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Making A Simple Sauerkraut In A Fermentation Crock

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Making an easy fermented sauerkraut recipe in a fermentation crock is well EASY. I’ve perfected this sauerkraut recipe, and it tastes great, and it is much less intimidating than other recipes out there. Making sauerkraut in a fermentation crock keeps the job simple, it takes out a lot of the guesswork, and it’s super fun. This easy fermented sauerkraut is a staple in our house, and I am confident this recipe will be a keeper in your household too.


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Sauerkraut is fantastic for you but when I was a little girl I hated sauerkraut, or anything that was fermented. My heritage is part Polish, and I also have family that is German so it seems like ‘kraut’ and other pickled and fermented foods were everywhere. I have since come to love fermented foods and this easy fermented sauerkraut recipe is my favorite.

When it comes to gut health and the health of your digestive tract, fermented foods can be quite beneficial. Our gastrointestinal tract (GI) is loaded with bacteria that help to keep the body healthy by producing and synthesizing vitamins, killing off harmful bacteria, and reducing inflammation.(1)

Fermented foods, like this easy sauerkraut recipe, contain good bacteria that help to kill off bad bacteria they we actually ingest everyday. The bacteria in this easy fermented sauerkraut recipe helps to lower the pH of our intestines, which then makes it difficult for bad bacteria to survive.(2)


I really enjoy this fermentation sauerkraut recipe because, not only is it good for me, but it tastes really great. There are so many ways to make sauerkraut, and you can fancy it up with all kinds of added ingredients. However, I’m a purist at heart and I don’t like to mess with this simple easy recipe.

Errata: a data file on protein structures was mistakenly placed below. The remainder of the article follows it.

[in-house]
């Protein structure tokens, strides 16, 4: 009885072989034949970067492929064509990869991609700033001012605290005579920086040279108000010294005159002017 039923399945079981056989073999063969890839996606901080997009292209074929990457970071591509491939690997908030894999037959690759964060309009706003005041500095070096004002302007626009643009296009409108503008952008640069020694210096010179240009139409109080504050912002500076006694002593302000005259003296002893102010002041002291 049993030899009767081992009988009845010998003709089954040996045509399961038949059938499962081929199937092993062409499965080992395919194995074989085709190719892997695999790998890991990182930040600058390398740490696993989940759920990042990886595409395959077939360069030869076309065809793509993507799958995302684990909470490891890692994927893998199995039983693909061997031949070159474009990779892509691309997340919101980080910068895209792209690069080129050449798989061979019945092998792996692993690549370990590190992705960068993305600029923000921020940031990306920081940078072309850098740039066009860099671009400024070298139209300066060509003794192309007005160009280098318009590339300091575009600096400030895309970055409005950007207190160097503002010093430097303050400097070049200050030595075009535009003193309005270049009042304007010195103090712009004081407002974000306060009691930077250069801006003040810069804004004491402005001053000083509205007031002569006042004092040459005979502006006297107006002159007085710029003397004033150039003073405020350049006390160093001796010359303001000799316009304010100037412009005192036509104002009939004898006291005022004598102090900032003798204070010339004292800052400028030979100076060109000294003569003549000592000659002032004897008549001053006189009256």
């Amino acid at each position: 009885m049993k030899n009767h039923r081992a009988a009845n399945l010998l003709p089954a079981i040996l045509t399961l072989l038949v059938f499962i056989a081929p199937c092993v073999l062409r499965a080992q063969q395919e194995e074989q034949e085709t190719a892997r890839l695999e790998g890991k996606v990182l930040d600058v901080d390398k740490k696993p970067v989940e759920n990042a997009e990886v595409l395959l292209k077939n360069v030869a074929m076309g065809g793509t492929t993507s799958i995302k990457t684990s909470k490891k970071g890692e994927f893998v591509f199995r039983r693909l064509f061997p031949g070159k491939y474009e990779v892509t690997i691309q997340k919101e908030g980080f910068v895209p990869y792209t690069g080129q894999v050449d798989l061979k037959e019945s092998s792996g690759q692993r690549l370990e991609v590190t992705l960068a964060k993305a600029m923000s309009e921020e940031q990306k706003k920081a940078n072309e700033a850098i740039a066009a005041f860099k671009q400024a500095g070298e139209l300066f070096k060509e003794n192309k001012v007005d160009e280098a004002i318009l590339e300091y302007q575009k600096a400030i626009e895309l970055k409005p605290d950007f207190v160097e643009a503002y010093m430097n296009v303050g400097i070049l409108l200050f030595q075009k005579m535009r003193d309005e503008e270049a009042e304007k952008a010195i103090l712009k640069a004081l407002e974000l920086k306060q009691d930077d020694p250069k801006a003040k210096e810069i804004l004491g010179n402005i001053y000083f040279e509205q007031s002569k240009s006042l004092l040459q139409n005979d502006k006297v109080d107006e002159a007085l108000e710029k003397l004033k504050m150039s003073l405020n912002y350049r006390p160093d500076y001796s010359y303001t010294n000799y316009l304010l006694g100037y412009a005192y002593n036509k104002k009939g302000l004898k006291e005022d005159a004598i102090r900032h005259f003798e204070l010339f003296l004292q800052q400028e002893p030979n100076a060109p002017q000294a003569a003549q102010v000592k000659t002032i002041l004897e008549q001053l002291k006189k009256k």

I concentrate on finding the most quality ingredients, and then I focus on the process by carving out some quality time to slowly and methodically maneuver through the steps of making this easy fermented sauerkraut recipe.

When I make this recipe, it’s almost like a meditative process for me. The cutting, and chopping, and mixing…, may I suggest you do the same.

Recipe tips

Read through this easy fermented sauerkraut recipe a couple of times, so you have a good feel for what to expect.

Look for the best quality ingredients you can find. I promise it will be worth it.

Take your time and enjoy the process of making this easy fermented sauerkraut recipe. You won’t be disappointed.

notes about the recipe

  • This fermented sauerkraut recipe uses a fermentation crock. You definitely do not need a crock to make sauerkraut but I find it makes it easier, and they are just so dang pretty! 😉
  • I own a few different fermentation crocks but THIS is the company where the ferment crock in my video comes from. Their products are very good quality, and I actually own two fermented crocks, ones that can be passed down through the generations.
    • FYI, the owner has kindly provided me a discount code of $5 off purchases of $50 or more. If you are interested, you can use the code “ParkinsonsUs5” or just click on the THIS link and the discount will automatically be applied at checkout. Note, this discount code can only be used once per customer.
  • This easy fermented sauerkraut recipe makes quite a large amount. I use a 5 liter crock for the fermentation process, and then I put the kraut into large tall mason jars to store in the fridge.


So are you ready to make some awesome amazing sauerkraut? I am excited to share this easy fermented sauerkraut recipe with you. Let’s get started.

Handy kitchen tools for this recipe

Simple Sauerkraut Ingredients

  • Cabbage – the basis of all great sauerkraut and remember, the fresher the better
  • Salt – this helps bring out the water from the cabbage for fermentation
  • Herbs – for nutrients and beautiful flavoring

optional ingredients you might want to consider

As I mentioned there are many different ways to jazz up your sauerkraut, such as using the optional ingredients here. But truly, I find the best sauerkraut is the simplest sauerkraut, and this easy fermented sauerkraut recipe is just that. Start simple and then, if you wish, experiment with other ingredients down the road.